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I am so sorry you have had this happen.

I agree with the others, it is illegal for them to fire you for this reason. It falls under the ADA standards as well as discrimination laws. The particulars depend upon exactly what the reason they state for firing you, but if there is any indication that it was because of a health issue, they are liable.

Check it out.

On the flip side, perhaps this is a blessing in some way. Maybe this will lead to an even more fulfilling and less physically demanding job for you. I am not in any way dismissing your distress (anger, sadness, fear . . . ) but sometimes good things come from what seems to be the most horrible of happenings.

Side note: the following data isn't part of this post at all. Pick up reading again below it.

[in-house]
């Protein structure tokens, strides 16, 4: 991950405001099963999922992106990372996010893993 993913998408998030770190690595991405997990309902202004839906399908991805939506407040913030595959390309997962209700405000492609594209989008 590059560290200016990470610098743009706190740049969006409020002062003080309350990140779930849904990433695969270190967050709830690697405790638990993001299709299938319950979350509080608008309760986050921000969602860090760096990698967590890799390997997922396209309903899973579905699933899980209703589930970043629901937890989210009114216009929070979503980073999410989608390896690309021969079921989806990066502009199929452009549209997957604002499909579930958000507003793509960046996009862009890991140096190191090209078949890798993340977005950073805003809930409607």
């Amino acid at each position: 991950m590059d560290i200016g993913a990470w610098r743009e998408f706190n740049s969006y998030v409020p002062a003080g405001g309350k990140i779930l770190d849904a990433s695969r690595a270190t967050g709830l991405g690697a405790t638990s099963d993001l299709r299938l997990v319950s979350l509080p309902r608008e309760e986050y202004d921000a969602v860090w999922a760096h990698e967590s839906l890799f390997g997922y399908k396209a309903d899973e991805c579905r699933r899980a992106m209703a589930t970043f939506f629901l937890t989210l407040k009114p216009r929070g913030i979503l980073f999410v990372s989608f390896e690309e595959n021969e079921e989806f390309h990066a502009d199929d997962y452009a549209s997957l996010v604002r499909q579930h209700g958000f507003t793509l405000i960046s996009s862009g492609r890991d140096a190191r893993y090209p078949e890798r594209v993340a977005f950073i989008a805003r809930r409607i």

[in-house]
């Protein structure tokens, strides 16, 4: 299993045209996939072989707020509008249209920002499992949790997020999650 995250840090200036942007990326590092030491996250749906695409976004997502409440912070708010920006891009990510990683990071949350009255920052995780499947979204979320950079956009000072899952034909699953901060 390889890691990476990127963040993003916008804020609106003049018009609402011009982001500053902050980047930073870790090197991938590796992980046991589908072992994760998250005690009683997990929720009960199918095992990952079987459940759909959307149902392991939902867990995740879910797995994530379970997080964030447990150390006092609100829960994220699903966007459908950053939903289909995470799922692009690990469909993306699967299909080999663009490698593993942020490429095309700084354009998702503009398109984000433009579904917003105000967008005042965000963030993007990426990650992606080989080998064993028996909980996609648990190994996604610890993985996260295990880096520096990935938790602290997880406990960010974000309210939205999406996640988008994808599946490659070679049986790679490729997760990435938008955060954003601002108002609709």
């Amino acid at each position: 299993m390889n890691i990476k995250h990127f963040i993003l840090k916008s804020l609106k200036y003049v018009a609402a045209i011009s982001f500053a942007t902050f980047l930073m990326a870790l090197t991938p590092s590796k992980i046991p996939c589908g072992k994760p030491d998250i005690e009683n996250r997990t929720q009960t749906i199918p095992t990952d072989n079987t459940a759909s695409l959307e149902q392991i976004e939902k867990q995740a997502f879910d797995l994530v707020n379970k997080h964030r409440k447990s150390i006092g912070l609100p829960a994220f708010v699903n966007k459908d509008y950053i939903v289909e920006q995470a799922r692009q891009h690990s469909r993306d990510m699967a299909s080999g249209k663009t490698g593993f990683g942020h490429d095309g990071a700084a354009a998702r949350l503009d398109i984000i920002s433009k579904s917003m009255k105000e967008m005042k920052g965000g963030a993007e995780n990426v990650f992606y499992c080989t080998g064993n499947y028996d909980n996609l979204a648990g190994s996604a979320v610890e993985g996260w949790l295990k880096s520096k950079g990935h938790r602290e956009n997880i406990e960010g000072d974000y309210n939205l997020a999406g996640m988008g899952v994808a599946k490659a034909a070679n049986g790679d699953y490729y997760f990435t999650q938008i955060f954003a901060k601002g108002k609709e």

I was fired once from an absolutely crummy job. Within days, really less than a week, I had a new much better job. I worked there for 3 years, I think and it was great. I couldn't have seen the blessing in being fired at the time, but it truly was. Soon after i was fired, the business closed. So, I would have been losing my job anyway as it turned out.

I do feel your pain. Frequently, I fear for my own job. I feel as if I am just waiting to be fired at times.

I'm sorry these fears came to fruition for you.

Are you OK physically? Did you hit your head or anything when you fainted?

Hang in there, I'll say a prayer.


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Required fine print (cause, well, I'm a lawyer): This post is for informational purposes only, and should not be taken as legal advice. No attorney-client relationship is hereby formed.